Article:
Agriculture: Potato Pest Management Guidelines

Charcoal Rot

  • Macrophomina phaseolini
  • Symptoms and Signs

    Charcoal rot symptoms appear during hot weather when foliage of affected plants wilts and turns yellow, symptoms that may be confused with Verticillium wilt or bacterial early dying. Wilting caused by Macrophomina usually develops quickly, in contrast to Verticillium wilt.

    Infected stems develop a soft, dark rot similar to blackleg. Affected stems take on a dusty black appearance when small, black fungal structures (microsclerotia) are formed. This "charcoal dust" symptom, sometimes called ashy stem blight, helps distinguish charcoal rot from other stem rot diseases.

    Tubers can be infected by Macrophomina before harvest. Infections occur around eyes, in lenticels that are enlarged because of high soil moisture, and where the stolon attaches. Shallow, water-soaked lesions develop. Tuber tissue within these lesions turns gray, and eventually the lesion tissue becomes filled with black fungal mycelium. If tuber infections develop quickly, much of the tuber tissue may develop a soft rot that turns from white to pink and then black, similar to pink rot, when diseased tubers are cut open.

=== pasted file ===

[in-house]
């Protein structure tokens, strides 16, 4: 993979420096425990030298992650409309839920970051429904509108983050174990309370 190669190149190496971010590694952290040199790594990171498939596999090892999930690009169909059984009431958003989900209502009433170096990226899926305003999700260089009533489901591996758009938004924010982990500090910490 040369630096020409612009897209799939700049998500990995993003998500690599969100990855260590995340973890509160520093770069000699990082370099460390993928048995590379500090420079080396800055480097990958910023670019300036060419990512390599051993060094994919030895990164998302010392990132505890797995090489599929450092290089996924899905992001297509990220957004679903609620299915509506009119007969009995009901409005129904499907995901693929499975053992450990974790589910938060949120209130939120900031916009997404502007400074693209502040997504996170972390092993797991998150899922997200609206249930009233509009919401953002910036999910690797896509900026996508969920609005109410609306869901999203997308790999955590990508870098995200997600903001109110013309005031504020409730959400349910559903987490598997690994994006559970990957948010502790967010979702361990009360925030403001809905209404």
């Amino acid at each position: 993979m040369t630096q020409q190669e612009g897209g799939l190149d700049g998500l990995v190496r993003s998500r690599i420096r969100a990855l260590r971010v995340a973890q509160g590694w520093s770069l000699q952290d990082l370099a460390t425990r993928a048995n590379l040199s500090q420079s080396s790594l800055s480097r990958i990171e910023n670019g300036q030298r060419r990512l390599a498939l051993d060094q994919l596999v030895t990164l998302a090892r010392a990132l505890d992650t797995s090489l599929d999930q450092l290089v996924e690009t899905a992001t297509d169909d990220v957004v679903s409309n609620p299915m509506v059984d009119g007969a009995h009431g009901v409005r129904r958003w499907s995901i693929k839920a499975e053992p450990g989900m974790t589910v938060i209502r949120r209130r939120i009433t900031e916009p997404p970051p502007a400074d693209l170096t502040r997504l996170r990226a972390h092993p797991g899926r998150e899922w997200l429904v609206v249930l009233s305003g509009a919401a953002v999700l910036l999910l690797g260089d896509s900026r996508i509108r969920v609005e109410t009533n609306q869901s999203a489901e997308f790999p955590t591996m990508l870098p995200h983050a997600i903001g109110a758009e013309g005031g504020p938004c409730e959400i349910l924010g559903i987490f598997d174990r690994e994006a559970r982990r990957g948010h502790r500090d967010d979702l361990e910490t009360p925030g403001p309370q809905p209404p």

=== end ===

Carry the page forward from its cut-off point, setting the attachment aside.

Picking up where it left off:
Comments on the Disease

    Charcoal rot affects a wide range of crop plants including other solanaceous crops, beans, corn, and cucurbits. The disease becomes economically important only when soil moisture is high and soil temperature is above 82°F. In California, it is an important disease of potato only in the Central Valley.

    The fungus that causes charcoal rot survives as microsclerotia that form on infected host tissue. The pathogen can be spread on contaminated seed tubers. Microsclerotia can survive for long periods on plant debris in the soil. Tubers are predisposed to infection when soil temperatures are 90°F or higher.


    Plant certified seed tubers. No potato cultivars are resistant, but early-season cultivars may escape damage in infested fields. Harvest as soon as tubers have matured and, when possible, before soil temperature exceeds 82°F. Avoid injuring tubers during harvest. Rotation to nonhost crops for several years is required to reduce incidence of the disease.

    Text Updated: 03/19